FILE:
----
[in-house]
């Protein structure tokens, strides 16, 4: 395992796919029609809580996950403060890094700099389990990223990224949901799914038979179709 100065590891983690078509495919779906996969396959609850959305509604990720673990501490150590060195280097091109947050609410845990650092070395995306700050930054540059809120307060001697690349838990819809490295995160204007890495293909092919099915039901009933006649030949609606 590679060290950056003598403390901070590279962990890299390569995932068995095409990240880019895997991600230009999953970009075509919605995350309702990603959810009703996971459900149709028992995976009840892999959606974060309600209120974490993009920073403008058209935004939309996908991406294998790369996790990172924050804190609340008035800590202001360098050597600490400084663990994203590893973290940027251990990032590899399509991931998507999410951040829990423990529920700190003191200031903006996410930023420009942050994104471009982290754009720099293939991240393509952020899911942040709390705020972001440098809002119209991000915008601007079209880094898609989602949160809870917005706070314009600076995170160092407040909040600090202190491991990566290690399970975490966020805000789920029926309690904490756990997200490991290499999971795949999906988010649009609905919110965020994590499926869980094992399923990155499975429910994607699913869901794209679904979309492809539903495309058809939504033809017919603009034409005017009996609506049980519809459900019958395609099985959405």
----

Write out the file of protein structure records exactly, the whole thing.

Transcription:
[in-house]
């Protein structure tokens, strides 16, 4: 395992796919029609809580996950403060890094700099389990990223990224949901799914038979179709 100065590891983690078509495919779906996969396959609850959305509604990720673990501490150590060195280097091109947050609410845990650092070395995306700050930054540059809120307060001697690349838990819809490295995160204007890495293909092919099915039901009933006649030949609606 590679060290950056003598403390901070590279962990890299390569995932068995095409990240880019895997991600230009999953970009075509919605995350309702990603959810009703996971459900149709028992995976009840892999959606974060309600209120974490993009920073403008058209935004939309996908991406294998790369996790990172924050804190609340008035800590202001360098050597600490400084663990994203590893973290940027251990990032590899399509991931998507999410951040829990423990529920700190003191200031903006996410930023420009942050994104471009982290754009720099293939991240393509952020899911942040709390705020972001440098809002119209991000915008601007079209880094898609989602949160809870917005706070314009600076995170160092407040909040600090202190491991990566290690399970975490966020805000789920029926309690904490756990997200490991290499999971795949999906988010649009609905919110965020994590499926869980094992399923990155499975429910994607699913869901794209679904979309492809539903495309058809939504033809017919603009034409005017009996609506049980519809459900019958395609099985959405």